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Big Revolution - Death to adtech?

Welcome to Monday's Big Revolution. You'll notice there's no 'big tweet' today, and there wasn't yest
May 14 · Issue #78 · View online
Big Revolution
Welcome to Monday’s Big Revolution. You’ll notice there’s no ‘big tweet’ today, and there wasn’t yesterday. Honestly, you lot need to get better at tweeting so I have something to share in that section. 
Hopefully the quality of Twitter will increase today, but I’m not putting a rubbish tweet in there!

Big things you need to know today
- If you use PGP to encrypt your email, you’d best stop for now. Security researchers say they’ve uncovered a bug that can reveal emails in plain text – even emails encrypted in the past. 
- A Monday morning win for blockchain fans: HSBC says it has performed “the world’s first trade finance transaction using blockchain technology, a major step in boosting efficiency and reducing errors in the multi-trillion-dollar funding of international trade.”
- Donald Trump has given Chinese phone maker ZTE a reprieve that may save it from being wound up. A strange move perhaps, given that earlier this year the FBI warned phones by the likes of ZTE were a security hazard.
- Favstar, a popular service for tracking the popularity of tweets, is closing. The operators are blaming changes to Twitter’s API and a lack of communication from the company about future API access. The service will close on 19 June.
The big thought
Not 'the adtech dragon,' but close enough. Credit: Mathew Schwartz on Unsplash
Death to adtech?
An interesting piece by Doc Searls over the weekend predicts that the introduction for GDPR could kill a vast number of adtech companies – businesses built on tracking and identifying people without permission.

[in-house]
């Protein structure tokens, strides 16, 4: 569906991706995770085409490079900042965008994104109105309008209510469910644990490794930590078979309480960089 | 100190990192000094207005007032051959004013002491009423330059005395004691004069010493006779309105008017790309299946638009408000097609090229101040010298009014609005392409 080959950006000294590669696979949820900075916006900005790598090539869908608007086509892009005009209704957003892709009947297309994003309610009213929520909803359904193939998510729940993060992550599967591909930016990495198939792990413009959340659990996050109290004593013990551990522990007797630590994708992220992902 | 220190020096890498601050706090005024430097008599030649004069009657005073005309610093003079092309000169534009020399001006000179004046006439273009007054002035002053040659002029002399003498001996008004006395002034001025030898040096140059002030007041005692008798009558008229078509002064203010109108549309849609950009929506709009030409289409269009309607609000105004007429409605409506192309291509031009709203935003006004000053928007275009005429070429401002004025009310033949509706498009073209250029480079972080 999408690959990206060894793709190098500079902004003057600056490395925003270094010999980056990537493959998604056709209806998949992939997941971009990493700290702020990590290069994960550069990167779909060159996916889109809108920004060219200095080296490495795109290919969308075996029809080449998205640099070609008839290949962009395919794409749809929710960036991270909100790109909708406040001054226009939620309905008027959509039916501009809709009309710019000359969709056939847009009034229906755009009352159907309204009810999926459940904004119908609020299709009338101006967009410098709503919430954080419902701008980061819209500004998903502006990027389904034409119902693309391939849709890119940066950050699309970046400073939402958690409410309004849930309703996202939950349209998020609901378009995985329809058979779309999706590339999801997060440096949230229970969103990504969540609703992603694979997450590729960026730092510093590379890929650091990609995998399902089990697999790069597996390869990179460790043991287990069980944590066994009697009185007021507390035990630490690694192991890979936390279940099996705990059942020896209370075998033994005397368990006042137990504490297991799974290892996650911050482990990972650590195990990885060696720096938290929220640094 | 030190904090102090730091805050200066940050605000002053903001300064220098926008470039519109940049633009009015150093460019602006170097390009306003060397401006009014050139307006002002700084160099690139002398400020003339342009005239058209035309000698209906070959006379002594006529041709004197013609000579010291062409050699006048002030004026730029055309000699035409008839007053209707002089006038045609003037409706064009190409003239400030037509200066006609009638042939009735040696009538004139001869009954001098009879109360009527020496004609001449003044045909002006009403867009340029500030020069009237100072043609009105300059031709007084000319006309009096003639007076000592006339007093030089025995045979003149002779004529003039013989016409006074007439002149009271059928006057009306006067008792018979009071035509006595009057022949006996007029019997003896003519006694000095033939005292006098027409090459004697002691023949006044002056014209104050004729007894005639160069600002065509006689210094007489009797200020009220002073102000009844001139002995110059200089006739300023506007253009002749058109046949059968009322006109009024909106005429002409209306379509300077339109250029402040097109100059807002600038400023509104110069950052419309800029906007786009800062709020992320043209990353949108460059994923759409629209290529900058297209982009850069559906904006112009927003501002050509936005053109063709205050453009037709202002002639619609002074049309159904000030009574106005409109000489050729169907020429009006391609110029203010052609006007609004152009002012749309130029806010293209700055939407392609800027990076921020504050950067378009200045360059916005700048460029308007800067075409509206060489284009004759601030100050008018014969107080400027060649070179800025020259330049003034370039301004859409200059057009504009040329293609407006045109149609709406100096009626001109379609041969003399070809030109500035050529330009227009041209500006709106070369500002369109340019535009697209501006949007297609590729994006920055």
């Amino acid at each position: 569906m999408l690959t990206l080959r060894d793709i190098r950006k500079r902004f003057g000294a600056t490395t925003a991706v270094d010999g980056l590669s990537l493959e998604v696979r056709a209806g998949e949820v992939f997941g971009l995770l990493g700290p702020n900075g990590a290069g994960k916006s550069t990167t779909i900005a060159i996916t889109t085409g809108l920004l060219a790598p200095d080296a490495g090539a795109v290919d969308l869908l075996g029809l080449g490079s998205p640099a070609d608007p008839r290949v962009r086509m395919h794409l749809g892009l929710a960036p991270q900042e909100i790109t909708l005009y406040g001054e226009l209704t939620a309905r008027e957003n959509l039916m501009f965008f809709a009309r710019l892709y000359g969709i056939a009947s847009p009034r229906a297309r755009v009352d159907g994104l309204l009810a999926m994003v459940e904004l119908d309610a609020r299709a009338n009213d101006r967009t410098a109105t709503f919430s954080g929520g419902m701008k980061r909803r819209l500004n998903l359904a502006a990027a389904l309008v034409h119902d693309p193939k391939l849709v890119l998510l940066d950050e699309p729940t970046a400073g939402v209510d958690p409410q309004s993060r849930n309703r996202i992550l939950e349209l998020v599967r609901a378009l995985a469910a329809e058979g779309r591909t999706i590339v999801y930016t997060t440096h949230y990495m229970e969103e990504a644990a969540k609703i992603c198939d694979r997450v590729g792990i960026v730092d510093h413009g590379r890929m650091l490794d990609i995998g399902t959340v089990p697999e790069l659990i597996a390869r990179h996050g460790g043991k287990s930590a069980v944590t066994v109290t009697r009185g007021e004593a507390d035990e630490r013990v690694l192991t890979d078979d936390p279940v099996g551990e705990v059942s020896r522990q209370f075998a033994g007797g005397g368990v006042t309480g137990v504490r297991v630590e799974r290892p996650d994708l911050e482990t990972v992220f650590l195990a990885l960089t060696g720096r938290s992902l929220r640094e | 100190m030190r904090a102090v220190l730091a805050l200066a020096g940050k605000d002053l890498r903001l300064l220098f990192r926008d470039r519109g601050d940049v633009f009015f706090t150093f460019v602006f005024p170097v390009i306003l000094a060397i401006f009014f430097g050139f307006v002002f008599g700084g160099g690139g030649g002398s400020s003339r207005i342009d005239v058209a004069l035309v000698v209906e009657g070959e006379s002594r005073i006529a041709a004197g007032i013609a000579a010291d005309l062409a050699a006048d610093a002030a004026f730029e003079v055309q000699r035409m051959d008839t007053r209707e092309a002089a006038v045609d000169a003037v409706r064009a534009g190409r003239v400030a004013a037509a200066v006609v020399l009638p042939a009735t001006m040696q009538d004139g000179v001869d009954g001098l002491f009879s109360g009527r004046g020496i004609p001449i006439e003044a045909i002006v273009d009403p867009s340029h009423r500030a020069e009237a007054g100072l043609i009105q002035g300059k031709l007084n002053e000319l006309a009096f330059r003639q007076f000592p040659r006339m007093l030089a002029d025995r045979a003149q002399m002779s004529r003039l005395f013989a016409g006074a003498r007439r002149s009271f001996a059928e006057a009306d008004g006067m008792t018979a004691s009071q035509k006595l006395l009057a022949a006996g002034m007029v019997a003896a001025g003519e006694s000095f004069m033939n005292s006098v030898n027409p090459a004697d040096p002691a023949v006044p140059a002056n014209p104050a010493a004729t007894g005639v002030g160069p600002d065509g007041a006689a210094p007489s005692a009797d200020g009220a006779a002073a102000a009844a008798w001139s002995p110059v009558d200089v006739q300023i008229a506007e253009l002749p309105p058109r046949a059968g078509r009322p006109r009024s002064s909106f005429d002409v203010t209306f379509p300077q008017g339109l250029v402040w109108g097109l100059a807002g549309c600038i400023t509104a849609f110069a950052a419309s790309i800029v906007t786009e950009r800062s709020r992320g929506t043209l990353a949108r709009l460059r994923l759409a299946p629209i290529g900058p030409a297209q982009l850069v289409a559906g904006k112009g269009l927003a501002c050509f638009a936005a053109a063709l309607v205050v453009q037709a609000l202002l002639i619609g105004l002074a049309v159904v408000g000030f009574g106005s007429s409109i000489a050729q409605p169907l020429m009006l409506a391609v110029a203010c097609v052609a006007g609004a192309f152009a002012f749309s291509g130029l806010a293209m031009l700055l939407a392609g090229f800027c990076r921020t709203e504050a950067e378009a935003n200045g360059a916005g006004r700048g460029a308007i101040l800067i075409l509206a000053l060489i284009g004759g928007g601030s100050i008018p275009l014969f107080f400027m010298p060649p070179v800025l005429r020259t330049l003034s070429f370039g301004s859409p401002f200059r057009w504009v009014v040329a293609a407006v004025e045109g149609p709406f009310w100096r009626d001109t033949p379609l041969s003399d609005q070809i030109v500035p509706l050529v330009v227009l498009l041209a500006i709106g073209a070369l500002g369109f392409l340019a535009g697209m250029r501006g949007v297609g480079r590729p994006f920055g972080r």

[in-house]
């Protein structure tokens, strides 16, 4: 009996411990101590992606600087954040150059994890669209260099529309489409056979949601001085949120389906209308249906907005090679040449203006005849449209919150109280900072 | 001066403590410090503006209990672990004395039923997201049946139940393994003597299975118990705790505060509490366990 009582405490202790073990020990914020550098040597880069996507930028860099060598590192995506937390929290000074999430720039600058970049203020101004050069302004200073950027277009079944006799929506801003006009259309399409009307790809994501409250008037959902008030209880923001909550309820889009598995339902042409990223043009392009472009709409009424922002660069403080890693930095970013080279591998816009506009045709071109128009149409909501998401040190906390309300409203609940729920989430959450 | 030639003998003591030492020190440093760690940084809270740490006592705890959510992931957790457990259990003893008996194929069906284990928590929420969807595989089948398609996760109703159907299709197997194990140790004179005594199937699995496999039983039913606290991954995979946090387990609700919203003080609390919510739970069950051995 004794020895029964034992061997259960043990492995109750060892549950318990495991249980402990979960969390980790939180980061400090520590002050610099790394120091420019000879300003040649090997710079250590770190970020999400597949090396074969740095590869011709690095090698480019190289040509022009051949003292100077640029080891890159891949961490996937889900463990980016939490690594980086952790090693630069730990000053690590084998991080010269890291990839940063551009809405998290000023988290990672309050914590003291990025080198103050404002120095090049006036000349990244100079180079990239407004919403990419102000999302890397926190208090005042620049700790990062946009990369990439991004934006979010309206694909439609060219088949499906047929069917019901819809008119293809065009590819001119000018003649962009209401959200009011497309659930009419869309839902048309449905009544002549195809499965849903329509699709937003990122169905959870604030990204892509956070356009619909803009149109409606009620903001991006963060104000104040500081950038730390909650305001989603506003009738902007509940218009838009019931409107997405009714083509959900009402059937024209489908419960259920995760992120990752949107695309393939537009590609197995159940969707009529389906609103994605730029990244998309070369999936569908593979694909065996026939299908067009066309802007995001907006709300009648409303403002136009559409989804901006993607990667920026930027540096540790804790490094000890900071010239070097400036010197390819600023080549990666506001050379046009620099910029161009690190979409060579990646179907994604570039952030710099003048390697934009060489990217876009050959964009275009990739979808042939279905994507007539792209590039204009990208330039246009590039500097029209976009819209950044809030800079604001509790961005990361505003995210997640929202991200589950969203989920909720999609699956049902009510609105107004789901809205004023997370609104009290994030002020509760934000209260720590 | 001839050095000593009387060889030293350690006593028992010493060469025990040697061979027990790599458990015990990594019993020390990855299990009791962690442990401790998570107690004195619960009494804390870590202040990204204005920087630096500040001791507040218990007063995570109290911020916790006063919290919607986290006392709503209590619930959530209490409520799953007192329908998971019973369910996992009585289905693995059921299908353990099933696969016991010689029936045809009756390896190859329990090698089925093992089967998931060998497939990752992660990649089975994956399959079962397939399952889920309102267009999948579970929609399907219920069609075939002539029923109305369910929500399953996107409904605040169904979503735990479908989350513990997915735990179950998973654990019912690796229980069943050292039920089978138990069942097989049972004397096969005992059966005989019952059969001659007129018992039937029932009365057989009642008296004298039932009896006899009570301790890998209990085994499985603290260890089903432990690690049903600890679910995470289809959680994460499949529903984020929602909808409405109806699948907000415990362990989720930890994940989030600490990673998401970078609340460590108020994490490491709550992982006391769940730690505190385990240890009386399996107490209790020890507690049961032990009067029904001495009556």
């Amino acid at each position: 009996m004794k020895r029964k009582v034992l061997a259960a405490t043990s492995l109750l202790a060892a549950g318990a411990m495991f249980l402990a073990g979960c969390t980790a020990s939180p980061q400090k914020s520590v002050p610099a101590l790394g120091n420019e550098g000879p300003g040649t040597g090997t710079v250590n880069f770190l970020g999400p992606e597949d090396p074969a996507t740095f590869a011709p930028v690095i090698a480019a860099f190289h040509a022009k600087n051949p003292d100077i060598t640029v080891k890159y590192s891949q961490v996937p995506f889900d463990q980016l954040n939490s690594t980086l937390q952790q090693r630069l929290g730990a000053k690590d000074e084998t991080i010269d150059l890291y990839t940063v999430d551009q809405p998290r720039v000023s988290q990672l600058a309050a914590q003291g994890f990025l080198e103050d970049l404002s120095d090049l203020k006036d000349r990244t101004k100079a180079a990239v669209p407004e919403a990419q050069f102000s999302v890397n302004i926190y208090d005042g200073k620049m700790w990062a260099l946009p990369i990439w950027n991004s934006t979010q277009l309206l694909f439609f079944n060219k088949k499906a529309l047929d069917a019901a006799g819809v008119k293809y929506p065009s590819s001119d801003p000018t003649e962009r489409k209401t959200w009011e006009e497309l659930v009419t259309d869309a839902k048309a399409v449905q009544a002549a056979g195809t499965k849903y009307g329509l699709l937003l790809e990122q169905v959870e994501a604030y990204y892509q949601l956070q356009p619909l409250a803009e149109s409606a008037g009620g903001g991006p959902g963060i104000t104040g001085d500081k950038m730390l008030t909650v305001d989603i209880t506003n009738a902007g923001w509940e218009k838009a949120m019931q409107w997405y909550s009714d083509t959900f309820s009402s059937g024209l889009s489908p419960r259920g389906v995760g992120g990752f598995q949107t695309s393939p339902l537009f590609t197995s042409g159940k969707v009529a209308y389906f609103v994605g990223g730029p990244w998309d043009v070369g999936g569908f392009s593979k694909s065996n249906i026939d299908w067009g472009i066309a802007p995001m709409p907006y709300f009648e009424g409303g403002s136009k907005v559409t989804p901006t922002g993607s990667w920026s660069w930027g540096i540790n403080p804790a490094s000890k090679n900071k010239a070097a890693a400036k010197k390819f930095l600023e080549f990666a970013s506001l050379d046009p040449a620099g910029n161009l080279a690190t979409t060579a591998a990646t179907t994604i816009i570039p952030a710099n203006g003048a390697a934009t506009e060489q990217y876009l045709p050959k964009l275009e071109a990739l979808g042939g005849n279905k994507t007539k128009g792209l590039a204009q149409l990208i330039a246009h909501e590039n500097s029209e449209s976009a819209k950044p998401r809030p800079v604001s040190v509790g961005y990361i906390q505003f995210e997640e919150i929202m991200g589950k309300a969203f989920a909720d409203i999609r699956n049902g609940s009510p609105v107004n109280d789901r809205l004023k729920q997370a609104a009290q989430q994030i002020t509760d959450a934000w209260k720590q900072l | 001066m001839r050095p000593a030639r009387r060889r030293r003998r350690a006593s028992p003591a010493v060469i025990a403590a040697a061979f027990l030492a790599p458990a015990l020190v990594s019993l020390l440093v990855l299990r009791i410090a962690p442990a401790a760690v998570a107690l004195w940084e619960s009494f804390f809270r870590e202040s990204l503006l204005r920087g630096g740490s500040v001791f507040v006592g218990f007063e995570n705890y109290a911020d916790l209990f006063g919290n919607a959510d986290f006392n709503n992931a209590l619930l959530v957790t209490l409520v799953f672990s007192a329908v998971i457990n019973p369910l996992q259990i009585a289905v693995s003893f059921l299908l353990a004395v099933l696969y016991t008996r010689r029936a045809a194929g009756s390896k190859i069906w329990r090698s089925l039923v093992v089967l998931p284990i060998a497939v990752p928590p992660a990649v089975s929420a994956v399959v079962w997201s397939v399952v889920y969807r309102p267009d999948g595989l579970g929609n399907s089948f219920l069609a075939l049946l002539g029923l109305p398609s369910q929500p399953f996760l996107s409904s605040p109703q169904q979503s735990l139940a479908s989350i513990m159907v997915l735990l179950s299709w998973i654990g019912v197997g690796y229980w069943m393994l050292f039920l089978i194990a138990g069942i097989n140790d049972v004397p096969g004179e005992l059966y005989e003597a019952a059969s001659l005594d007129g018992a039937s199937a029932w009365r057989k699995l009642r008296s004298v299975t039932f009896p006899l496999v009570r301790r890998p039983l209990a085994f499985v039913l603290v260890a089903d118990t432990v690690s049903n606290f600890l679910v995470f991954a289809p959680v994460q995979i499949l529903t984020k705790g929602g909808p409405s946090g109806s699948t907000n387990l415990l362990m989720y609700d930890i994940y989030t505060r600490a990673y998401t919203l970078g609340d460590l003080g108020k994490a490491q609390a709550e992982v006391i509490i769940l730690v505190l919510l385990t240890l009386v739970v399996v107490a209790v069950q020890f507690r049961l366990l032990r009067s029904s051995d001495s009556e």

Searls is optimistic about this, and believes it will lead to systems that let businesses understand their customers better than current systems.
I think most people can agree that the world will be a better place if products that track us without our permission, in ways we don’t understand, and storing the data who-knows-where, go away. But in the near term, GDPR is more likely to lead to a combination of adtech firms pulling out of the EU or adding ‘consent walls’ that let you opt into tracking if you choose.
Where will that lead us? Other parts of the world will likely continue as normal, while ad revenues in Europe fall and website operators there know less about their visitors. 
Some will see this as a sign of Europe putting its head in the sand about the way the modern internet works. Tracking is just the way free internet services are paid for, they’ll say. But I see it as Europe leading where others will eventually follow. 
If European tech companies are driven to create new business models that are both sustainable and ethical, and their popularity spreads worldwide, lawmakers elsewhere may not need to introduce GDPR-style laws to see permission-free tracking gradually die off. 
The EU’s approach will have won by default, and the adtech dragon slain.
One big read
The Digital Vigilantes Who Hack Back The Digital Vigilantes Who Hack Back
A look at how corporations are fighting back against hackers… by hacking them.
That’s all for today...
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